I received my undergraduate degree from Cornell University in 2004. After graduating, I moved to Madrid, Spain, where I worked for a non-profit organization for three years, and then enrolled in a full time Masters Degree program in International Relations at the Universidad Pontificia Comillas. All of my classes were given in Spanish.
Having lived in Spain for a total of over five years, I achieved fluency in Spanish, and I have since tutored students of all ages in Spanish, and I have also worked as a Spanish to English translator for several large companies.
I have studied Spanish since eighth grade, so I understand the challenges involved in learning a new language, and I love to see students begin to understand Spanish in ways they may have never thought possible. I am an effective Spanish tutor mainly because I have studied and have possibly even stumbled over the same concepts that my students are studying, so I understand how to explain these ideas in easy to understand ways.
I think that it's very important to understand that Spanish is not just a subject in school to be passed, but a living, breathing language, and as the second most spoken language in the world, it will become more and more important to be bilingual in the future.
Outside of tutoring, I enjoy playing guitar, reading, playing video game, skateboarding and snowboarding.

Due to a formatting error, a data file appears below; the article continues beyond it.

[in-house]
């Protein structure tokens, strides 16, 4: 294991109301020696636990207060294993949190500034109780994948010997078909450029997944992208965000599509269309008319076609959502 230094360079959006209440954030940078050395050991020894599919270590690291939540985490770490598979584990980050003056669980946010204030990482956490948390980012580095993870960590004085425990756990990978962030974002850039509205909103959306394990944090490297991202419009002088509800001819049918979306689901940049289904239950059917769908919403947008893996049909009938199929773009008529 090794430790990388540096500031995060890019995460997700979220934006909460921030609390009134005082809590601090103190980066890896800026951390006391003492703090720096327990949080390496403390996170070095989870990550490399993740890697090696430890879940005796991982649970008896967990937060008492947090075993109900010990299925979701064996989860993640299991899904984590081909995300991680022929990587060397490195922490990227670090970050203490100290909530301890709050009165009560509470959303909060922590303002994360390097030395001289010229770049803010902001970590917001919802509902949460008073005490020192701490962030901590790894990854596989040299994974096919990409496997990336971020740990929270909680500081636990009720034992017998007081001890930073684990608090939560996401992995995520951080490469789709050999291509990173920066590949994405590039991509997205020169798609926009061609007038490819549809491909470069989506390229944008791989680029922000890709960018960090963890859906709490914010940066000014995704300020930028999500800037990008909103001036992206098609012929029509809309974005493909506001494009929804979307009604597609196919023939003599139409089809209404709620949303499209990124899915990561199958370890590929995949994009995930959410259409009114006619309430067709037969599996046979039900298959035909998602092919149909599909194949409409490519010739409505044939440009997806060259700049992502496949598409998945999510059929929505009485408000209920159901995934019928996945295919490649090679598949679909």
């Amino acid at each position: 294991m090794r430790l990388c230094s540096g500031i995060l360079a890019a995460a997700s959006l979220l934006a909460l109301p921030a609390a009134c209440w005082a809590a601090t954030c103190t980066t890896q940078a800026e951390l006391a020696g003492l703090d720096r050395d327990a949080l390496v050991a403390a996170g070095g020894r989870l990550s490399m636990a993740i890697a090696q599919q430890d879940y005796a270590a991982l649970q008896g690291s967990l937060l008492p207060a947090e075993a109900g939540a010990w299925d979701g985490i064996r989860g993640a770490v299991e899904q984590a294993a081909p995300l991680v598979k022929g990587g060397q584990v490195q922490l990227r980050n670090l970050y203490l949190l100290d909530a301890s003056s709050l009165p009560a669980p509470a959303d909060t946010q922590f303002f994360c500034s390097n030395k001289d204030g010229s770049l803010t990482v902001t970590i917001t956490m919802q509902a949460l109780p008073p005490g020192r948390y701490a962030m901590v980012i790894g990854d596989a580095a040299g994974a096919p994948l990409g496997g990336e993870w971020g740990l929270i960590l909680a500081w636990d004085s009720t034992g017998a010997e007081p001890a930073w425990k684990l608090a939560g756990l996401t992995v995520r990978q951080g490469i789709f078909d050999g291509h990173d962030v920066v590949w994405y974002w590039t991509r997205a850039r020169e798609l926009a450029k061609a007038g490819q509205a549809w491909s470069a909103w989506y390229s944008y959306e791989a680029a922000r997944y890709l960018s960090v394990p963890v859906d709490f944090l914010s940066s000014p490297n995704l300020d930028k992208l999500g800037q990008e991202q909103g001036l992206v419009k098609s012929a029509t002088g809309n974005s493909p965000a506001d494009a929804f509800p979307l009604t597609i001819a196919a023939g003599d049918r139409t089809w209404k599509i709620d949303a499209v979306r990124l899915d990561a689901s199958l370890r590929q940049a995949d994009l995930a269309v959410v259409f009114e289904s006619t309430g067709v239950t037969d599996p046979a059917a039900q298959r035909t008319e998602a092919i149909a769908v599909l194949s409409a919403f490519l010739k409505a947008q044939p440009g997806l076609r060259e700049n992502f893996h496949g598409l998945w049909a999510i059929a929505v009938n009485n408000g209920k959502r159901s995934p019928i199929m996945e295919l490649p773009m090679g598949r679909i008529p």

Education & Certification
Undergraduate Degree: Cornell University - Bachelor of Science, Industrial and Labor Relations
Guitar, Snowboarding, reading
What is your teaching philosophy?
Spanish is not just a subject in school to be passed, but a living, breathing language. And as the second most spoken language in the world, it will become more and more important to be bilingual. I try to express how important Spanish is in the real world, outside of the classroom.
What might you do in a typical first session with a student?
In the first session I like to gauge the student’s abilities, and after a few minutes I am usually ready to get started. For a student in school, I will check their understanding of the current topic they are learning about, and then see how they are with older material which they have already gone over but might not remember.
How can you help a student become an independent learner?
I try to help students to become independent learners by teaching them how to identify patterns that are useful to learning Spanish.